Thursday, December 24, 2009

Goldman Sachs Responds to NY Times on Synthetic CDOs

Background: The New York Times published a story on December 24th primarily focused on the synthetic collateralized debt obligation business of Goldman Sachs. In response to questions from the paper prior to publication, Goldman Sachs made the following points.

As reporters and commentators examine some of the aspects of the financial crisis, interest has gravitated toward a variety of products associated with the mortgage market. One of these products is synthetic collateralized debt obligations (CDOs), which are referred to as synthetic because the underlying credit exposure is taken via credit default swaps rather than by physically owning assets or securities. The following points provide a summary of how these products worked and why they were created.

Any discussion of Goldman Sachs’ association with this product must begin with our overall activities in the mortgage market. Goldman Sachs, like other financial institutions, suffered significant losses in its residential mortgage portfolio due to the deterioration of the housing market (we disclosed $1.7 billion in residential mortgage exposure write-downs in 2008). These losses would have been substantially higher had we not hedged. We consider hedging the cornerstone of prudent risk management.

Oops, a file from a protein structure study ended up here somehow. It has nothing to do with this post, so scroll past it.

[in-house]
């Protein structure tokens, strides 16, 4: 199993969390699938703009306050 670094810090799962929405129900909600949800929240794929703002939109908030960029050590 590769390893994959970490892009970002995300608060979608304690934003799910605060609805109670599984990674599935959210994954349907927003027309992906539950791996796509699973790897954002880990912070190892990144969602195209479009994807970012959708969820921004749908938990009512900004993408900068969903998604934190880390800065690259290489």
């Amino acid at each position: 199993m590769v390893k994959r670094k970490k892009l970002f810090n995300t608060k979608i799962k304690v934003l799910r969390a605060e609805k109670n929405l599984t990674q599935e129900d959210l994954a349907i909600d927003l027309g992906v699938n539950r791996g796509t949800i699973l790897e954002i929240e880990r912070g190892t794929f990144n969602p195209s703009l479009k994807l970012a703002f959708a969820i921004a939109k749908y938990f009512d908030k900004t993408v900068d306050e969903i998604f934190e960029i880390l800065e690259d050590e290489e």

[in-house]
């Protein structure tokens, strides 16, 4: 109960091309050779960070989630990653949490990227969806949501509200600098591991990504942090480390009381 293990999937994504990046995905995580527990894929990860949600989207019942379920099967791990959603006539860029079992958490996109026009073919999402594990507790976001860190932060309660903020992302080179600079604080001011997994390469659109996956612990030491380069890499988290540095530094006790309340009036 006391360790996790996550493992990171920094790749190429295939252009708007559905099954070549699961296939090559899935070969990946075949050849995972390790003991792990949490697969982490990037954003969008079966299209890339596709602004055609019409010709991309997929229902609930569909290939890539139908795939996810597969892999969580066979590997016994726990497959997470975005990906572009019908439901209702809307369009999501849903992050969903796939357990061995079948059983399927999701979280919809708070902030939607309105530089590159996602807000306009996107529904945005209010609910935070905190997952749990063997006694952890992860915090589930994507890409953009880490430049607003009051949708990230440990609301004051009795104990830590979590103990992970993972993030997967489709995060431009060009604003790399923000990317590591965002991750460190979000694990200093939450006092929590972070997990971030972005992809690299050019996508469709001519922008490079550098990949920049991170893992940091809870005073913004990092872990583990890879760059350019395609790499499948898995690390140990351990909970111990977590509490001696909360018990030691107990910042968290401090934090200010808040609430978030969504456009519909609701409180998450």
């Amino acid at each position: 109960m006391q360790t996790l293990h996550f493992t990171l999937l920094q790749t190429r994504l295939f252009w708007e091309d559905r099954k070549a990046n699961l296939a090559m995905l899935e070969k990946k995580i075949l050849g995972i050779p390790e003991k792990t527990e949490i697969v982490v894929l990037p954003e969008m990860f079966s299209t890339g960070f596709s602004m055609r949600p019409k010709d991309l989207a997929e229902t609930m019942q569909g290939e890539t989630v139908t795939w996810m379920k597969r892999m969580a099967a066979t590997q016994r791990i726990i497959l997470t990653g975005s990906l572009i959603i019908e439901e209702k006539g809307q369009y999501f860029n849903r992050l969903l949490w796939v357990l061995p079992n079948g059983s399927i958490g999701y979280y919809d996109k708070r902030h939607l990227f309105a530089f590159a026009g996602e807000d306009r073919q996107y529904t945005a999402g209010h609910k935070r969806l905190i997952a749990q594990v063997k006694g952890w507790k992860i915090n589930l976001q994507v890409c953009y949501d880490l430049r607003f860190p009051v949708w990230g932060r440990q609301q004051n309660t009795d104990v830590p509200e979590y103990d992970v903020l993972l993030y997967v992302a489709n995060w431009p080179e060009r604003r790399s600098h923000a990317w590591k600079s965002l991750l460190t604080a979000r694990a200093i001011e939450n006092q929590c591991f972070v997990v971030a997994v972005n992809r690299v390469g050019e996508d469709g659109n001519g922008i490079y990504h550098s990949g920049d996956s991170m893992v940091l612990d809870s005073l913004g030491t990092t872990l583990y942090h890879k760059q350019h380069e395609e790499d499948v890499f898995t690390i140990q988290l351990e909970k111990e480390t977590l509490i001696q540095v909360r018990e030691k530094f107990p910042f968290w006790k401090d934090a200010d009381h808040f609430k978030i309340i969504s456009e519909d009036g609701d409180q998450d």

Synthetic CDOs were an established product for corporate credit risk as early as 2002. With the introduction of credit default swaps referencing mortgage products in 2004-2005, it is not surprising that market participants would consider synthetic CDOs in the context of mortgages. Although precise tallies of synthetic CDO issuance are not readily available, many observers would agree the market size was in the hundreds of billions of dollars.

Many of the synthetic CDOs arranged were the result of demand from investing clients seeking long exposure.

Synthetic CDOs were popular with many investors prior to the financial crisis because they gave investors the ability to work with banks to design tailored securities which met their particular criteria, whether it be ratings, leverage or other aspects of the transaction.

The buyers of synthetic mortgage CDOs were large, sophisticated investors. These investors had significant in-house research staff to analyze portfolios and structures and to suggest modifications. They did not rely upon the issuing banks in making their investment decisions.